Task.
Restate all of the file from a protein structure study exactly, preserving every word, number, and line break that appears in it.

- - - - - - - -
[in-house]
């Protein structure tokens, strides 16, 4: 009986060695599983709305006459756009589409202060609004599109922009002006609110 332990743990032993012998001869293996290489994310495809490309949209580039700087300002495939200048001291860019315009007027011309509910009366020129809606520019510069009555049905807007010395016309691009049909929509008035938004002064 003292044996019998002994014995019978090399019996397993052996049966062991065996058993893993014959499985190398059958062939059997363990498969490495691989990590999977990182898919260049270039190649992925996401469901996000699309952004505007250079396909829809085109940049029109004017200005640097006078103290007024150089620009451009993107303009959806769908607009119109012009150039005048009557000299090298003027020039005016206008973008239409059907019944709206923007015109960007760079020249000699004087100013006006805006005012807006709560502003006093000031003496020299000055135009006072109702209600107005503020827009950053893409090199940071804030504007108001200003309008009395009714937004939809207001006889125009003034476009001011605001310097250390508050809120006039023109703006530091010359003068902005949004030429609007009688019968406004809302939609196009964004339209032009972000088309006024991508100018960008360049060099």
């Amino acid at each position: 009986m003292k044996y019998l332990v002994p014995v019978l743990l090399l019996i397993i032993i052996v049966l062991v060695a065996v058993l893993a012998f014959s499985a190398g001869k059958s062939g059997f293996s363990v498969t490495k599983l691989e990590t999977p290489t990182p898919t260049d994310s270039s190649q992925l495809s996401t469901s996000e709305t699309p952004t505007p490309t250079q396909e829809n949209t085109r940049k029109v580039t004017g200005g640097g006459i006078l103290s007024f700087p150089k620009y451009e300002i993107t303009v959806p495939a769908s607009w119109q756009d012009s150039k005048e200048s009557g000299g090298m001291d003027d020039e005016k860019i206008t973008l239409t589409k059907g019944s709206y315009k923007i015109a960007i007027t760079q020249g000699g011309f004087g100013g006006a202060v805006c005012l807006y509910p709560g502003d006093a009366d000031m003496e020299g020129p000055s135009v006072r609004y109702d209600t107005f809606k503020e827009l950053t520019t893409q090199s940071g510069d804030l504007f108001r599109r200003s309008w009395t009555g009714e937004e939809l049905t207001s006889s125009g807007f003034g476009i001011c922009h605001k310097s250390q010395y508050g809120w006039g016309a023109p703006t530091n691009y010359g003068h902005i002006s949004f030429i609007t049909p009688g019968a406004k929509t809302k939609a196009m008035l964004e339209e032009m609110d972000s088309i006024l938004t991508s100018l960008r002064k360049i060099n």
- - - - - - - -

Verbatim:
[in-house]
């Protein structure tokens, strides 16, 4: 009986060695599983709305006459756009589409202060609004599109922009002006609110 332990743990032993012998001869293996290489994310495809490309949209580039700087300002495939200048001291860019315009007027011309509910009366020129809606520019510069009555049905807007010395016309691009049909929509008035938004002064 003292044996019998002994014995019978090399019996397993052996049966062991065996058993893993014959499985190398059958062939059997363990498969490495691989990590999977990182898919260049270039190649992925996401469901996000699309952004505007250079396909829809085109940049029109004017200005640097006078103290007024150089620009451009993107303009959806769908607009119109012009150039005048009557000299090298003027020039005016206008973008239409059907019944709206923007015109960007760079020249000699004087100013006006805006005012807006709560502003006093000031003496020299000055135009006072109702209600107005503020827009950053893409090199940071804030504007108001200003309008009395009714937004939809207001006889125009003034476009001011605001310097250390508050809120006039023109703006530091010359003068902005949004030429609007009688019968406004809302939609196009964004339209032009972000088309006024991508100018960008360049060099």
């Amino acid at each position: 009986m003292k044996y019998l332990v002994p014995v019978l743990l090399l019996i397993i032993i052996v049966l062991v060695a065996v058993l893993a012998f014959s499985a190398g001869k059958s062939g059997f293996s363990v498969t490495k599983l691989e990590t999977p290489t990182p898919t260049d994310s270039s190649q992925l495809s996401t469901s996000e709305t699309p952004t505007p490309t250079q396909e829809n949209t085109r940049k029109v580039t004017g200005g640097g006459i006078l103290s007024f700087p150089k620009y451009e300002i993107t303009v959806p495939a769908s607009w119109q756009d012009s150039k005048e200048s009557g000299g090298m001291d003027d020039e005016k860019i206008t973008l239409t589409k059907g019944s709206y315009k923007i015109a960007i007027t760079q020249g000699g011309f004087g100013g006006a202060v805006c005012l807006y509910p709560g502003d006093a009366d000031m003496e020299g020129p000055s135009v006072r609004y109702d209600t107005f809606k503020e827009l950053t520019t893409q090199s940071g510069d804030l504007f108001r599109r200003s309008w009395t009555g009714e937004e939809l049905t207001s006889s125009g807007f003034g476009i001011c922009h605001k310097s250390q010395y508050g809120w006039g016309a023109p703006t530091n691009y010359g003068h902005i002006s949004f030429i609007t049909p009688g019968a406004k929509t809302k939609a196009m008035l964004e339209e032009m609110d972000s088309i006024l938004t991508s100018l960008r002064k360049i060099n």